There was this young American singer-songwriter…

Interview with Michael Gray, author: The Bob Dylan Encyclopdedia

I emailed Michael Gray, author of Song and Dance Man III and the eagerly awaited Bob Dylan Encyclopedia (out July 13th here, June 15th US) some questions on the book and this is what he answered.

Hi Mary. Here goes…

*Describe in five words how it feels to have this book coming out?

Exciting, an achievement, a relief!

*What was your favourite/most interesting part to write?

I think I have three favourite kinds of entry. First, entries on musicians who have played with Dylan at some point, for which instead of just repeating known facts I contacted them directly – so I've been able to offer the results of fresh research, re-looking at, for example, Sandy Konikoff, one of Dylan's 1966 drummers, and reporting how some such musicians feel now about their Dylan experiences. Second, it was novel for me to be writing about someone like Sara Dylan (Bob's first wife), because all my past interest in Dylan has been about his work, not his life; and although the biographer Howard Sounes had looked into Sara's background in some detail, it was enjoyable to be checking it afresh by looking at old census pages and old newspaper reports. And thirdly, entries on great founding figures like Chuck Berry were fun, because an encyclopedia entry, like an obituary, gives you the opportunity for a substantial critical appraisal of someone's significance – which isn't usually possible in an ordinary arts feature, which tends to have to be about today's modish person, not yesterday's artist.

*I know you first saw Bob playing in the sixties, but what inspired you to write about him?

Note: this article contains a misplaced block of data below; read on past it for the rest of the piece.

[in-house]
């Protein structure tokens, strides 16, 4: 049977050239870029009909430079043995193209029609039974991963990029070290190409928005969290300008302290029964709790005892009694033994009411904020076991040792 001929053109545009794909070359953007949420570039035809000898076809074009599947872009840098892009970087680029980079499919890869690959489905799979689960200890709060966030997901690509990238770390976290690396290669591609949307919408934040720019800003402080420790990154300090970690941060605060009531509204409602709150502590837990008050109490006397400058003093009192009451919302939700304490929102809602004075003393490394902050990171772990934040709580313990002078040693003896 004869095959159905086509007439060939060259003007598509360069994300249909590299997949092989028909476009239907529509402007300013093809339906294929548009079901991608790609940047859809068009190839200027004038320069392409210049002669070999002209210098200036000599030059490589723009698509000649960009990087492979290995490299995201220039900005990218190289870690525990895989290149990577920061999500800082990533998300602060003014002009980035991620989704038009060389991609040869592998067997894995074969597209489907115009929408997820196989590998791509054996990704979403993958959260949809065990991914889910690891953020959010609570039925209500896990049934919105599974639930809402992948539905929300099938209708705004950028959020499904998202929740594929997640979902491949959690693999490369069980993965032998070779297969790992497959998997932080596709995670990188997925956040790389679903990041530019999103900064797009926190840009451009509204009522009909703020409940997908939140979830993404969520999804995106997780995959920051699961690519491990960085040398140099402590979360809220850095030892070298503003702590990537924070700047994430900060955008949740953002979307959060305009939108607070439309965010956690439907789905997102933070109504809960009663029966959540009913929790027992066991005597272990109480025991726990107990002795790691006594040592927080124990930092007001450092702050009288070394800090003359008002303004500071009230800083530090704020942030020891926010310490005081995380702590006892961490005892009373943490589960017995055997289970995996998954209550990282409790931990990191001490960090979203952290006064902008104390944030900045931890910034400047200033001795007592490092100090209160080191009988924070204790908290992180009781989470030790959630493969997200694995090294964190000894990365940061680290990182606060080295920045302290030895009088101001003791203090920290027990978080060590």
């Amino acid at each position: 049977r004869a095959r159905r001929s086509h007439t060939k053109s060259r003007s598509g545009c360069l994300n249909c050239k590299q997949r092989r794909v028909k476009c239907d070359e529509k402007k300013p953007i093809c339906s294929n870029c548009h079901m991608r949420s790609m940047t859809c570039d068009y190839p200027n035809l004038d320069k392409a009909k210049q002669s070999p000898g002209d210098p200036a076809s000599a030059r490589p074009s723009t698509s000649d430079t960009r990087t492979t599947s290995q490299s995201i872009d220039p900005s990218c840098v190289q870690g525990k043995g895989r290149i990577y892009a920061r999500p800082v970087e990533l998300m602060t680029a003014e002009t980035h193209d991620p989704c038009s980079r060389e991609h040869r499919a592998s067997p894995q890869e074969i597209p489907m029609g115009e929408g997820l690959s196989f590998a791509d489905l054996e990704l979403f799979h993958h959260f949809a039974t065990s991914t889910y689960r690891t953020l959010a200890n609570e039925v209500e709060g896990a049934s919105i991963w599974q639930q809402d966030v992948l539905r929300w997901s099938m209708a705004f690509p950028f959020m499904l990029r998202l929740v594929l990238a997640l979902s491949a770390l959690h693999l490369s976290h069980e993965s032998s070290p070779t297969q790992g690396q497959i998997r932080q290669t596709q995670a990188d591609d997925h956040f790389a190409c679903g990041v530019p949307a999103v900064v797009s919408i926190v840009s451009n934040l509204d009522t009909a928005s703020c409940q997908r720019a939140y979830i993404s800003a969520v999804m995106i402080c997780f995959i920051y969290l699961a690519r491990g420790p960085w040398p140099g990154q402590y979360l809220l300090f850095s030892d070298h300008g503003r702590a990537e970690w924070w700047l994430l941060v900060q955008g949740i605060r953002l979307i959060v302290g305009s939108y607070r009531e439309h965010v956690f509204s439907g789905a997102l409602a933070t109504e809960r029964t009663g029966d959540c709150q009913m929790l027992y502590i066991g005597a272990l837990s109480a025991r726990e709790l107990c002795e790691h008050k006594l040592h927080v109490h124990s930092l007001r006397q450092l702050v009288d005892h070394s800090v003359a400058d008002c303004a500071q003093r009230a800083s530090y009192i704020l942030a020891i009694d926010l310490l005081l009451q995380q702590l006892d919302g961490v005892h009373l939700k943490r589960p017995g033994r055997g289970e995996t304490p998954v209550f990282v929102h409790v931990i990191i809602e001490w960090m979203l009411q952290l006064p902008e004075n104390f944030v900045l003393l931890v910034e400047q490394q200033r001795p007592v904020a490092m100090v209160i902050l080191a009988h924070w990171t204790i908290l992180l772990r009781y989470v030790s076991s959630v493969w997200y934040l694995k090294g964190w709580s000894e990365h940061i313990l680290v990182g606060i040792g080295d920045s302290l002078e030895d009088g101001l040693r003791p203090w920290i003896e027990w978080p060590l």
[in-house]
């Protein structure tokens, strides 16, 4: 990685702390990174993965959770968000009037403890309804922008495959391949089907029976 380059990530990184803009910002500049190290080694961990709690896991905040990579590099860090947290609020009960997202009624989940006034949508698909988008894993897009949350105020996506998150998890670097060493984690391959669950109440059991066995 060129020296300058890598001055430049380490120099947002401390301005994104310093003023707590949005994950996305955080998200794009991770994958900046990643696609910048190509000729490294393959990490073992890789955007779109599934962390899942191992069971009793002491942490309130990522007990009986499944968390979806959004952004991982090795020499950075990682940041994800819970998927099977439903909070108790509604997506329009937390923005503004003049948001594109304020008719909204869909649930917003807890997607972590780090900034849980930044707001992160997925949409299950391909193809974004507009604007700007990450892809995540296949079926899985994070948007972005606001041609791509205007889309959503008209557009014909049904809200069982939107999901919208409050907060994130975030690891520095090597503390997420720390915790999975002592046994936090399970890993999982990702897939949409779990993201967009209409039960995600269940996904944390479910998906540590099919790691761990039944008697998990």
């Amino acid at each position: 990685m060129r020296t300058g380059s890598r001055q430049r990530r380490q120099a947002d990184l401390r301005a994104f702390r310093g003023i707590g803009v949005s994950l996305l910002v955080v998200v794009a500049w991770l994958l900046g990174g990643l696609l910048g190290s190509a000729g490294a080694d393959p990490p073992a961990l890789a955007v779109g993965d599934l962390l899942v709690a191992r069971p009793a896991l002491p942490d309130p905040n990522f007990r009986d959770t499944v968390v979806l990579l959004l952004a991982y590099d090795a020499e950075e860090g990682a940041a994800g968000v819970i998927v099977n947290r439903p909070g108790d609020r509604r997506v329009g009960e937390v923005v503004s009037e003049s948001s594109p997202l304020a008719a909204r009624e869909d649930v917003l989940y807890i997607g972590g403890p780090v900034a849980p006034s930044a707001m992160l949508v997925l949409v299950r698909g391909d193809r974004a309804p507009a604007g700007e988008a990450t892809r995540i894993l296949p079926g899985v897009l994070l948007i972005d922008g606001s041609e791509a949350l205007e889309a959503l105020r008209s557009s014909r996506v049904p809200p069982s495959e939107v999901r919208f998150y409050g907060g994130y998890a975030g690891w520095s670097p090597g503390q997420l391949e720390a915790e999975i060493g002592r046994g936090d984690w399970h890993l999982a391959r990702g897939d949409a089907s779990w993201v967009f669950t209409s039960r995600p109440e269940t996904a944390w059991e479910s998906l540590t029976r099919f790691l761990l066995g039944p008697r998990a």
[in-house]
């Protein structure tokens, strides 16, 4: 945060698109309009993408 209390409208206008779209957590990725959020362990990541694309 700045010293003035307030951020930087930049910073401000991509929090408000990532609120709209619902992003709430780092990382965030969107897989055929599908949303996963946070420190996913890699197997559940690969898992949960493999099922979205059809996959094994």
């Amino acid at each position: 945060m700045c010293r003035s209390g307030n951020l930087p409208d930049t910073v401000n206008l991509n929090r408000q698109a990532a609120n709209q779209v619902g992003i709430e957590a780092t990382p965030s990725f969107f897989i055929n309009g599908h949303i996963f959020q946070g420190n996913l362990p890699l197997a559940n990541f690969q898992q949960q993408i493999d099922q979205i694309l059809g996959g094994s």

I was studying English Literature as an undergra- duate, and learning how to give that kind of crit- ical scrutiny to the Romantic Poets and the Lost Generation and George Eliot's "Middlemarch", and at the same time there was this young American singer-songwriter who sounded different on every new record and yet whose work was consistent in seeming to be multi-layered and complex – and so it seemed to me that his songs were capable of bearing the weight of the same kind of critical scrutiny as these writers of the past. The added challenge was that Dylan's work consisted of songs, not novels or poems.

*What is your personal favourite Dylan album? Song?

I don't have one favourite: I have lots. Today's answer won't be the same as yesterday's or tomorrow's. But hey, OK, today, let's see: "John Wesley Harding" and 'I'm Not There (1956)'.

*What does Bob Dylan mean to you now?

Pass. Or to put it another way, I have mixed feelings, naturally, about Dylan as person and as artist. Who wouldn't?

*Dylan mentions in an interview in The Essential Interviews (and Chronicles etc.) that he's of Russian background. Seeing that he is only second generation American, in your research have you found if Dylan has any real interest in this background? (just curious)

I think he's always gone through patches of greater and lesser interest in his own background – again, like most people. When you're young you tend to want to be considered a different species from your parents,and to find your grandparents' stories about Uncle So-and-so boring and irrelevant, but later you get interested. Dylan, for instance, obviously started out paying not much attention to his Jewishness, and changing his name and so on, but then when he became a father he seems to have become drawn back to his own roots. Similarly, or perhaps in reverse, he seems interested in Minnesota on "Planet Waves" but not in "No Direction Home". But there's a strict limit to how much you can speculate about Dylan the person's interest,as opposed to Dylan the artist.


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